Everyone knows as Daryl Dixon, the southern survivor of the zombie apocalypse in AMC's The Walking Dead. But in real life, Reedus knows how to use a camera better than a bow and arrow. Reedus recently had an art show in New York City where he spoke to Conde Nast Traveler about his work, his fans, and people getting too close for comfort on airplanes. You can read the whole thing here. Here are some highlights:
On his roadkill photography:
That was a show I did in Times Square. It all went to charity for Oxfam. They wanted behind-the-scenes photos in Georgia… I'm constantly going through back roads, and I see so much roadkill on the way. The death and gore, it all just blended into one. I was doing a lot of interviews [at the time] about zombies and about how they make them so scary. I was saying it's not really the monster makeup, it's the way you see the lost, dying sick person behind the monster. That was sort of the theme in my mind; when they asked me about doing the show, I saw it in the roadkill. It was someone's pet—the fear in that animal before they were squashed by someone's car.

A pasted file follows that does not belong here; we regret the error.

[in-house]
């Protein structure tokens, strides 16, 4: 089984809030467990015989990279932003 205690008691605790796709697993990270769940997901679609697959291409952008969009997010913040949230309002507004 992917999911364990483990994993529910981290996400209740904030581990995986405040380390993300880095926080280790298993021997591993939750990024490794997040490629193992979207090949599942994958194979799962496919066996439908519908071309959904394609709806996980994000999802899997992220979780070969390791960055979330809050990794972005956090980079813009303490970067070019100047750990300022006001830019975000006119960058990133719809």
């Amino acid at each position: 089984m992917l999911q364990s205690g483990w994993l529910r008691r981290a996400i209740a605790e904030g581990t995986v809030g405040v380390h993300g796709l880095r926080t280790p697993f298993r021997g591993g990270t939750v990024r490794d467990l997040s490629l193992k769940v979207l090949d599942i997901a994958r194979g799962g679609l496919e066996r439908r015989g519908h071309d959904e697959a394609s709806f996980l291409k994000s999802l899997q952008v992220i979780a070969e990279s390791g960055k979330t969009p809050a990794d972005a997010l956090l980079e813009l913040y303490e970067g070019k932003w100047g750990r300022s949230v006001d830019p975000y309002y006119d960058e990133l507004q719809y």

On the show's popularity throughout the world:
It's crazy. It's become a huge show all over the world. There were people who met us at the airport just to say goodbye; they broke through security and made it all the way to the metal detectors. I think the show started off as sort of this heavy breathing with heart thumping, and then it went to this exhale. Now it's back to the original, sort of terrifying—I'm very excited to have people watch [this season].
On annoying people that recognize him on planes:
I was on a plane the other day, and I sat down in my seat, people are filing on, and I have a baseball hat on. I lean down, and I'm texting, and someone stuck a camera an inch from my face and snapped a photo directly in my eyes. I look up and he gives me a thumbs up, "big fan, big fan!" I'm like, are you kidding me? The plane takes off, and we get up to Wi-Fi level, and I open up my computer, and someone sends me a photo of the back of my head from the plane I'm on. I look over to the girl sitting behind me and say, "Nice picture." She says, "Sorry, can I get a better one?"